The Failure of Consent: Re-Conceptualizing Rape as Sexual Abuse of Power
Michigan Journal of Gender and Law, Vol. 18, No. 1, May 2011
82 Pages Posted: 3 Sep 2010 Last revised: 5 May 2011
Date Written: September 3, 2010
What is rape? What are the harms that the criminal prohibition on rape attempts to protect against and what values and rights does it attempt to promote? How should criminal law properly conceptualize the offense of rape? Does submission to sexual demands in professional and institutional settings in light of threats to inflict non-physical harms, such as economic and professional harms including firing or demotion, constitute rape? Scholars have been grappling with these questions for several decades, attempting to better align society’s perceptions about the criminal regulation of sexual misconduct with the ever-evolving social perceptions about sexuality and gender norms.
This Article argues that while rape law reform has accomplished significant changes in the past decades, it has since stalled. What might account for this stagnation is the turn to consent. This move has proven erroneous both empirically, as well as normatively. On the empirical level, consent-based models have failed to take hold in the majority of jurisdictions, resulting in a failure to affect instrumental change both in the courts as well as in social norms. On the theoretical level, the turn to consent is also unable to foster legal and social change because consent-based models are conceptually flawed and normatively misguided. The result is that rape, as defined by our criminal justice system, bears little resemblance to the various forms of sexual abuses that are inflicted on victims.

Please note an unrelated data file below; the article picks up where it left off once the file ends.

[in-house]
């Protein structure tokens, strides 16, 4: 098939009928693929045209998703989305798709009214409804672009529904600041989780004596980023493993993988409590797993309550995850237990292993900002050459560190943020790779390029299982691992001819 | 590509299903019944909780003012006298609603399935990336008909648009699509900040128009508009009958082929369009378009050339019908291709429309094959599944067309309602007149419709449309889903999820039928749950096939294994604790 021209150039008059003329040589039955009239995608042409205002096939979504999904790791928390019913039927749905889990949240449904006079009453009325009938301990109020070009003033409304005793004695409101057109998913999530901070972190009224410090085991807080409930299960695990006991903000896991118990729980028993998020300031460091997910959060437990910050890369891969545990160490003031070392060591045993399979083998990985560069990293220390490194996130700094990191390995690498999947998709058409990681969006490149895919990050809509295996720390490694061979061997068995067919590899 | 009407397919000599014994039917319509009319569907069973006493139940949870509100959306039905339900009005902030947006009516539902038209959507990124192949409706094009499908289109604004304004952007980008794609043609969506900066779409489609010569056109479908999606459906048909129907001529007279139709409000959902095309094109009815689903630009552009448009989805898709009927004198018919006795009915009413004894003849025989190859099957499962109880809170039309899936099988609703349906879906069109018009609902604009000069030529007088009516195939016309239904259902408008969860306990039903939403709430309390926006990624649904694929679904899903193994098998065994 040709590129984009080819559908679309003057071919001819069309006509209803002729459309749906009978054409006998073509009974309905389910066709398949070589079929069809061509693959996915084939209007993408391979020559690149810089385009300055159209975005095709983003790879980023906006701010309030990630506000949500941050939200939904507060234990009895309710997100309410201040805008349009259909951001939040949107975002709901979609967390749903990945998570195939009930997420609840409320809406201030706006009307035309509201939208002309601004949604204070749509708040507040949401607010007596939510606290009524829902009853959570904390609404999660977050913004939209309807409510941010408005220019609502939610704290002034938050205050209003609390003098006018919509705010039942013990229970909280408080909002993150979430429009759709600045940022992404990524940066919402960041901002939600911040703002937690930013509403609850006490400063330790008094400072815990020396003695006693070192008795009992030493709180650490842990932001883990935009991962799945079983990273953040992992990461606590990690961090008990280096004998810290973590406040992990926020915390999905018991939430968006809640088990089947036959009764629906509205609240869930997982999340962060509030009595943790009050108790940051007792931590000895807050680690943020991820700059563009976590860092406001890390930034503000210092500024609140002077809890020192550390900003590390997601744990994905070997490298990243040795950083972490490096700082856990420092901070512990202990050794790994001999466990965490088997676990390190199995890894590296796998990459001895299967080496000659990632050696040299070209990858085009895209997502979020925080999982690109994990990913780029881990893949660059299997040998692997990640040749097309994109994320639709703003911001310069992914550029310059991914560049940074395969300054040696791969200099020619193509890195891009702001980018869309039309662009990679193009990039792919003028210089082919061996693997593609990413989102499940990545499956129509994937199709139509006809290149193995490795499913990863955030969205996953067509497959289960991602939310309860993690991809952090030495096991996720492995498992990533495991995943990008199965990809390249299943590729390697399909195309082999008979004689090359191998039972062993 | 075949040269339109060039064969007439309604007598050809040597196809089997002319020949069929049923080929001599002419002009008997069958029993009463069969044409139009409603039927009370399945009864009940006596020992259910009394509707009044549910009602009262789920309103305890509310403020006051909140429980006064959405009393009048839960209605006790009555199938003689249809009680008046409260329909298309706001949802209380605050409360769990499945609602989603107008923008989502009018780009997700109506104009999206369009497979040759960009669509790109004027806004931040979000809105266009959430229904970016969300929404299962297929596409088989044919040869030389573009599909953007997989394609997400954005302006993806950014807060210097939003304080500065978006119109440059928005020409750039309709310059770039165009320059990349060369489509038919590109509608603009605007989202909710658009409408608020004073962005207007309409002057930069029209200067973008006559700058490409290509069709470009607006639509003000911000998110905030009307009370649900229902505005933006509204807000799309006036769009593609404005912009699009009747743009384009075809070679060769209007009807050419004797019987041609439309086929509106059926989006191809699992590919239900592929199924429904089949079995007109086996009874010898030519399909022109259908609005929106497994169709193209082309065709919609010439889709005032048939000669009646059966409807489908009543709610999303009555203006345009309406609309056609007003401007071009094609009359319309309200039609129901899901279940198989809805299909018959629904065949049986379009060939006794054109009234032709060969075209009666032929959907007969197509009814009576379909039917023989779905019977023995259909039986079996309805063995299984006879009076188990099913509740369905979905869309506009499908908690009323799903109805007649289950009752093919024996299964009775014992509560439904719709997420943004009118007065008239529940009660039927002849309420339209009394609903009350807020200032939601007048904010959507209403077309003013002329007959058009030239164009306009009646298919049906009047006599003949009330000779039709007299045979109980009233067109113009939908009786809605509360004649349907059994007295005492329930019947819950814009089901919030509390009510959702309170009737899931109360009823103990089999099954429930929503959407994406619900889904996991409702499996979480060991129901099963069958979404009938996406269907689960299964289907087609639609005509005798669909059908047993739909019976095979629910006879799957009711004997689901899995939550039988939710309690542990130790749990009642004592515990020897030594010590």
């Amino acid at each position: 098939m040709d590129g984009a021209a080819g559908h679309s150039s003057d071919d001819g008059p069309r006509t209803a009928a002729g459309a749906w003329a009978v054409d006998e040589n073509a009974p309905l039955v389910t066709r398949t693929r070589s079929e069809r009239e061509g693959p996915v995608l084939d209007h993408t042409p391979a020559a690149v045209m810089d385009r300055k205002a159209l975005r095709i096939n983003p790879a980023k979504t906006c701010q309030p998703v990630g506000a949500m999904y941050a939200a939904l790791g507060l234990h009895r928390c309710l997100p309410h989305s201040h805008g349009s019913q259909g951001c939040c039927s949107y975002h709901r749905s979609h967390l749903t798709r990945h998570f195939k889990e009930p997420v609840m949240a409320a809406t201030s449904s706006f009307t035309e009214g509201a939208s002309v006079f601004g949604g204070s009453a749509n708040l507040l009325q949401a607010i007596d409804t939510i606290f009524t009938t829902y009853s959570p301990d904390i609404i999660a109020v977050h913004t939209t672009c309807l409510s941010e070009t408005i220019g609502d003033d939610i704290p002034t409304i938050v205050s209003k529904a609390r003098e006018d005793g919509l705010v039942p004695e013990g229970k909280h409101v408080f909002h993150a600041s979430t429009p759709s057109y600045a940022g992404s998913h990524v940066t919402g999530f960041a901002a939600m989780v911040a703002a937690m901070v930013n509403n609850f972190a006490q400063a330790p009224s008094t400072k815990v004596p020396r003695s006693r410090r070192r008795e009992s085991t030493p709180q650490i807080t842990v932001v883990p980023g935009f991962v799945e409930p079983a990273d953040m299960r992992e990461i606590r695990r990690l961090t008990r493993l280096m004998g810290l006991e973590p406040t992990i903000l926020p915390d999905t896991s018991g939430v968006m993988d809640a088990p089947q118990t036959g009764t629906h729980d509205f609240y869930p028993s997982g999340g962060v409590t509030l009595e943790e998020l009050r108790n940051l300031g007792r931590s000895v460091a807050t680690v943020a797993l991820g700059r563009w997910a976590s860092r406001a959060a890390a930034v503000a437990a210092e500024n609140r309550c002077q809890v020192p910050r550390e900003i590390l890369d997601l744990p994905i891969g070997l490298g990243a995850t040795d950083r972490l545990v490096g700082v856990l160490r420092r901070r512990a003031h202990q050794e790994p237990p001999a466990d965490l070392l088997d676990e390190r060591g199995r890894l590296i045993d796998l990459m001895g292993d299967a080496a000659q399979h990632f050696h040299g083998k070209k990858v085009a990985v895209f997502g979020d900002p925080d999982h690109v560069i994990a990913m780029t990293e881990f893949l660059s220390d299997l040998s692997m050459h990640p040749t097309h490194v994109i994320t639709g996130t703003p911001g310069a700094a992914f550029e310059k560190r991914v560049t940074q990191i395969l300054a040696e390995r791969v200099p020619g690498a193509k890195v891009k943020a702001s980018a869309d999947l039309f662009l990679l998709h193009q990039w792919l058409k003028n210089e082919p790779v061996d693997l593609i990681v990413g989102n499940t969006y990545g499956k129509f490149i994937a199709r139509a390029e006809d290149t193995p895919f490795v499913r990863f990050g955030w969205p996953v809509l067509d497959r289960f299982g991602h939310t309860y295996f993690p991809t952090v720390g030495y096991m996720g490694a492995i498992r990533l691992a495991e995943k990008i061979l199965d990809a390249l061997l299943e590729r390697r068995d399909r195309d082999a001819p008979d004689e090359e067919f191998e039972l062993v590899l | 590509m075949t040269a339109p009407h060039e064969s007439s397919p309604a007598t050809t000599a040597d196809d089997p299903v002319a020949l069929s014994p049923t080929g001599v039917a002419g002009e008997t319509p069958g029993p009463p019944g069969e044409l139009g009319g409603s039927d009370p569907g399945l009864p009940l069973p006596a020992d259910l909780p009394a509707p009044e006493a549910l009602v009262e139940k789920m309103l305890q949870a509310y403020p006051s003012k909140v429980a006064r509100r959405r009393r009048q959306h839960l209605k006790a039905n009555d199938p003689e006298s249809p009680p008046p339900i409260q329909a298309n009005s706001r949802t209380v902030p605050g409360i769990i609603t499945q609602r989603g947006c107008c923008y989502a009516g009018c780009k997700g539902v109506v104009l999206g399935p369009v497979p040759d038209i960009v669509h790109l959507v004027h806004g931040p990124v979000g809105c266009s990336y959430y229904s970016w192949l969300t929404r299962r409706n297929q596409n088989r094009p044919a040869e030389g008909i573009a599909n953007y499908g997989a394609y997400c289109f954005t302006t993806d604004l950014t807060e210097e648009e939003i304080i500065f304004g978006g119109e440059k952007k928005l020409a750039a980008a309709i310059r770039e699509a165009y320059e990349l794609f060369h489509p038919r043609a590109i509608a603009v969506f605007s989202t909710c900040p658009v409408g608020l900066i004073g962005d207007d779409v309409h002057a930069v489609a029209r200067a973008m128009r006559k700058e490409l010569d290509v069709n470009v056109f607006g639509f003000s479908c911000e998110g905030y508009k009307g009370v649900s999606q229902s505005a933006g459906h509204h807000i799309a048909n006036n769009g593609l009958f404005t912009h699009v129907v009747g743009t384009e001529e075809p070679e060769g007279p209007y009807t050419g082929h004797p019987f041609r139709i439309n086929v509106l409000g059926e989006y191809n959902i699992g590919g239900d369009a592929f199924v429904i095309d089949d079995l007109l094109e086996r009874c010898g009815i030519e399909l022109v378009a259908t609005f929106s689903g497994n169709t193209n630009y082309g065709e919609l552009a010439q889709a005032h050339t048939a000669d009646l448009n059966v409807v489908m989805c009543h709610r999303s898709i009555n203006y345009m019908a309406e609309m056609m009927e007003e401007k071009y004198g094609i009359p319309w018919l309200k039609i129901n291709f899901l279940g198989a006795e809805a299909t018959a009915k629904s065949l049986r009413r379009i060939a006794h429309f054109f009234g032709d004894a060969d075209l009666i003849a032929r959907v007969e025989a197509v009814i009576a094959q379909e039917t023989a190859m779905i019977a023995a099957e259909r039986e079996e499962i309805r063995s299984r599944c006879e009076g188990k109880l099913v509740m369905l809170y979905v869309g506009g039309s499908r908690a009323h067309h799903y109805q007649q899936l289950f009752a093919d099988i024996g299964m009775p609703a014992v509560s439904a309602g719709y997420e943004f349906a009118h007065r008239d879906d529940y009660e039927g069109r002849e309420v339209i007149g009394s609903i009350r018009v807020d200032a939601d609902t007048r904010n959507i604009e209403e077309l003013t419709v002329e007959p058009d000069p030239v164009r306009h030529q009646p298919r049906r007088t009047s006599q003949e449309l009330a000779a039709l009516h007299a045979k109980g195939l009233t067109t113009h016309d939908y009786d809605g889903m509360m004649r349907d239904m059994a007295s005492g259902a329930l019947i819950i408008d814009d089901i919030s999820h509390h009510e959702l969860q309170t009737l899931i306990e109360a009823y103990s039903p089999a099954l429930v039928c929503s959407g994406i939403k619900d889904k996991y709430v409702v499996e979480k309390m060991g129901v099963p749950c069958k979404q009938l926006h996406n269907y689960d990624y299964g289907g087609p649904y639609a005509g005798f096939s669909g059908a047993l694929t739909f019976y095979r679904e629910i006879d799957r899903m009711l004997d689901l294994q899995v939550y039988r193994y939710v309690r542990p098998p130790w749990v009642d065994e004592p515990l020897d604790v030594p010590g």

To address these drawbacks, this Article advocates the adoption of an alternative conceptual framework for rape that occurs in professional and institutional settings, such as the workplace, as an act of abuse of power and exploitation of dominance and control. This approach is not only more responsive to the complainants’ narratives and the harms inflicted upon them, but also better captures the wrongdoing in the perpetrator’s conduct. This Article thus proposes a conceptual overhaul that redefines rape in professional and institutional settings based on an abuse of power construct.
Keywords: Criminal Law, Rape Law, Law and Sexuality, Law and Gender
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